It is a safe bet that Sam Burns’ haircut will not be the most egregious sin inflicted on the Marco Simone Golf and Country Club this week. But its presence on the practice range has set the tone nicely for a week like no other in golf.
The Ryder Cup these days is golf, but not as we know it. It is golf with a mullet. The showdown between Europe and the United States has become part-stag party, part-sporting extravaganza, all on a massive scale. Fans dress up in wigs, or don suits of armour. They get drunk and sing rude songs as they would in the Hollies for an Ashes Test at Edgbaston. The players encourage them, whipping them into a frenzy when they chip one in from off the green, high-fiving each other Happy Gilmore-style. Organisers largely turn a blind eye to the F-bombs. The Open it is not.
Monday was the calm before the storm. Workers buzzed around in buggies putting the finishing touches to grandstands, beer tents and merchandise pavilions. Hundreds of yellow and blue bean bags were laid out for Thursday’s opening ceremony. Things still felt a bit rough and ready around the edges, but you can feel it coming. The grandstand around the 18th green has the Colosseum painted on it. You can imagine the roar there when one of Europe’s gladiators holes out to win a tight match.
The players flew in on Monday but mostly stayed out of sight. Viktor Hovland and Justin Thomas practised their chipping. Scottie Scheffler, who has had well-documented trouble with his putter all year, was reportedly spotted with renowned putting coach Phil Kenyon, which created a little buzz as Kenyon is British and also works with the likes of Tommy Fleetwood. That could create an interesting dynamic this week. Sepp Straka and the aforementioned Burns hit the practice range, the latter sporting his aforementioned mullet, a look he has decided to complete by shaving the letters ‘USA’ just above the right ear. The 27-year-old unveiled the haircut in a video on Instagram last weekend, as is the modern way. His post was accompanied by just one word – “’Merica” – plus an emoji of the Stars and Stripes.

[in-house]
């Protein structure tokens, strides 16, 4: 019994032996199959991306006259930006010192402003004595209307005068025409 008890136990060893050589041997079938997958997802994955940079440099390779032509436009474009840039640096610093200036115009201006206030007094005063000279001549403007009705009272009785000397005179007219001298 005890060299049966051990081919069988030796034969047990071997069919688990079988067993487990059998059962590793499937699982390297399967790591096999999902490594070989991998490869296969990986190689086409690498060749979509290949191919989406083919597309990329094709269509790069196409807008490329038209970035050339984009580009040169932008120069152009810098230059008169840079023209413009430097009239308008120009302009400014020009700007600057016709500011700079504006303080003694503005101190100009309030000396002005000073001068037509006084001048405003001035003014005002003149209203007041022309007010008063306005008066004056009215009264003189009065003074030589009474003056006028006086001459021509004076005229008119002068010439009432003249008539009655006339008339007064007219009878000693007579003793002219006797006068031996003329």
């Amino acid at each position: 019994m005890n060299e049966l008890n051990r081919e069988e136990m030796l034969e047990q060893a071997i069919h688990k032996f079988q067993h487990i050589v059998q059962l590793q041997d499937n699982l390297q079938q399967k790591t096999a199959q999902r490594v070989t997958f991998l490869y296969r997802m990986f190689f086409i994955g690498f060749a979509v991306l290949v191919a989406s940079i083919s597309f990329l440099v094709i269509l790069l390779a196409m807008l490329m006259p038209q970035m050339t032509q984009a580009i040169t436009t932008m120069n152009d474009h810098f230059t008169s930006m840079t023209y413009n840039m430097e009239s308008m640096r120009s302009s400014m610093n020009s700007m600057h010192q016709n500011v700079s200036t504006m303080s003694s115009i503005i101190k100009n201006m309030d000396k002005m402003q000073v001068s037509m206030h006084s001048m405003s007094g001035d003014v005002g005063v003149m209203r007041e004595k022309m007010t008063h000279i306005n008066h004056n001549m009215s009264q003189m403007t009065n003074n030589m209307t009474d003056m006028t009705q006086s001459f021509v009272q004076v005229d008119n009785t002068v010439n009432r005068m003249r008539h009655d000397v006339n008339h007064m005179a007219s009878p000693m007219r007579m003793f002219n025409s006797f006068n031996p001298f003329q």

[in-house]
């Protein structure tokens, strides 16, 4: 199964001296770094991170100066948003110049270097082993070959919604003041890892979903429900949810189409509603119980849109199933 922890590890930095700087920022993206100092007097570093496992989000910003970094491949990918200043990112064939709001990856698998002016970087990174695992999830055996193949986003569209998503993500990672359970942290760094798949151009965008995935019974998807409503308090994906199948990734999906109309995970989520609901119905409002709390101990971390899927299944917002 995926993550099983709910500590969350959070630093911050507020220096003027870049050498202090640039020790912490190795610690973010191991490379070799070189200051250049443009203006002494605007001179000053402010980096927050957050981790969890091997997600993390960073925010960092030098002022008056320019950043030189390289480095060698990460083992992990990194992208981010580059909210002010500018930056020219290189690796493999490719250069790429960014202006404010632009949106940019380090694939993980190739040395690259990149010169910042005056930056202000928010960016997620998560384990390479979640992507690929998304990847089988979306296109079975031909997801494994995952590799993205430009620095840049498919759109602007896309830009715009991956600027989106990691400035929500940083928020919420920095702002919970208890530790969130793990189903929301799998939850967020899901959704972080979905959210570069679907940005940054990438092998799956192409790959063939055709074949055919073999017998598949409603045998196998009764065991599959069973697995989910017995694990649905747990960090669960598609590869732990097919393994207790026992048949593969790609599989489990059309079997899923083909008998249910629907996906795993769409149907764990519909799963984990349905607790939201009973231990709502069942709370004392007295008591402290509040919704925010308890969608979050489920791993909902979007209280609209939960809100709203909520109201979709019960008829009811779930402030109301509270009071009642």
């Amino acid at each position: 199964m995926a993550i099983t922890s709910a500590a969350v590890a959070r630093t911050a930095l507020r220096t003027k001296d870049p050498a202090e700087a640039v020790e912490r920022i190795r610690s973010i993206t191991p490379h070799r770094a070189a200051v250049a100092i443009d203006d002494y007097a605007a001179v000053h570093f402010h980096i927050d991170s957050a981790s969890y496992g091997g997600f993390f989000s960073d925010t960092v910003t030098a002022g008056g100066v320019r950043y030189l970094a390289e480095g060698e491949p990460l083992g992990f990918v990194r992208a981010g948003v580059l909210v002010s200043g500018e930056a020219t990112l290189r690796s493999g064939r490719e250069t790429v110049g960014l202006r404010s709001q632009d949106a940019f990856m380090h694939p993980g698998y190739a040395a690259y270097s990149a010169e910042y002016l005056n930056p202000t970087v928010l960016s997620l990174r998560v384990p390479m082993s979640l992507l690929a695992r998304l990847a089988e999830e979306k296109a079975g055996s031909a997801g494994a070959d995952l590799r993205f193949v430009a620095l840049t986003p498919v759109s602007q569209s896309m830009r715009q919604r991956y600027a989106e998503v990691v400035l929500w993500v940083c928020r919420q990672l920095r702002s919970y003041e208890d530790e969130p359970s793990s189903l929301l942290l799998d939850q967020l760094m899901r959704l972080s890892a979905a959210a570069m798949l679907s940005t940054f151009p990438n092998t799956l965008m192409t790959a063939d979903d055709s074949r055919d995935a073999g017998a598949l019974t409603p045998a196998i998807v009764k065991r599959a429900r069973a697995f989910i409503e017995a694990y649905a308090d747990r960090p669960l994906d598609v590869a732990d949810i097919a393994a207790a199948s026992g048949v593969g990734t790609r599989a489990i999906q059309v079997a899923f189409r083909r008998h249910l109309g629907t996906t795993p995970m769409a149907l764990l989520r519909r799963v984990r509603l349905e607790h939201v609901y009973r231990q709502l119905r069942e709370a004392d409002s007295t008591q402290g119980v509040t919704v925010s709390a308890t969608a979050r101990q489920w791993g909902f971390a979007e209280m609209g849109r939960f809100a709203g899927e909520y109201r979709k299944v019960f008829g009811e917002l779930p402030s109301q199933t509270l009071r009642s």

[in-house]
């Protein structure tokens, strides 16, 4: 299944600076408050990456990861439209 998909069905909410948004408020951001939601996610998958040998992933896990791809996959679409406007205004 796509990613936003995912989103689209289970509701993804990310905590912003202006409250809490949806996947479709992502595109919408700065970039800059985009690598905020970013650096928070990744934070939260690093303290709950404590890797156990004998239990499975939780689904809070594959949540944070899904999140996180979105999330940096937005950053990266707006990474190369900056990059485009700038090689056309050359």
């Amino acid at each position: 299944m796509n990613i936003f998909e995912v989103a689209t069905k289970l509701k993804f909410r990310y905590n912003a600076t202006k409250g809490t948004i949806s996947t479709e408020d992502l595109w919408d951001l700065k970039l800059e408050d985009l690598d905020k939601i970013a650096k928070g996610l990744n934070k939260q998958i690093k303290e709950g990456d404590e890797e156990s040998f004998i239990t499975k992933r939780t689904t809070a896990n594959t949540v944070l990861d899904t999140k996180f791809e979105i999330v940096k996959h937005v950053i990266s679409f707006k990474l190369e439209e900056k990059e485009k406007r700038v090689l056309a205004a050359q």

When Rickie Fowler sported a similar look at Gleneagles in 2014, it caused more of a commotion. What would they say if you turned up to the clubhouse at St Andrews looking like that? But these days no one bats an eyelid. Certainly not Zach Johnson, the United States Ryder Cup captain, who defended his players’ rights to go with whatever look they wanted. Brooks Koepka was also seen with a new-look mullet at LIV Chicago last weekend.
The captains’ press conference was otherwise fairly dry, as it often is. Neither Johnson nor his counterpart Luke Donald are ones to hype things up. But it will not stay that way for long. The players will be out practising over the next few days, the fans will begin to arrive, and the first chants will sound. The last time the Ryder Cup was held in Europe, in Paris in 2018, it was “Moli! Moli-Moli! Moli-Moli! Moli-Moli-nari! / Tommy! Tommy Tommy! Tommy Tommy! Tommy Tommy Fleet-wood!” to the tune of 2 Unlimited’s 1993 hit No Limit which proved the biggest crowd-pleaser.
Some take a dim view of all the shenanigans, wondering what has happened to the game. And it can spill over into unpleasantness. There were some very coarse insults aimed at Patrick Reed in Paris. But the atmosphere is almost universally good-natured, and the players tend to embrace it. Reed, the pantomime villain of that United States team, was memorably ‘shushed’ by the crowd as he prepared to hole the winning putt in one of his matches in Paris. After knocking it in, he turned and shushed the crowd back, before clapping them and throwing his ball into the throng. No hard feelings.
Reed will not be here this week. He is one of the many LIV outcasts. Europe are also missing many of their Ryder Cup stalwarts. There will be no Postman. Ian Poulter, ‘the man who always delivers’, will not be there to get the crowd pumped up. Nor Sergio García, nor Lee Westwood. But other players will step into the breach, cut their hair in silly ways, write their names into the history books.
The Ryder Cup may be like golf on steroids. The modern version may not be to everyone’s tastes. But it is an extraordinary spectacle. Let the chanting commence.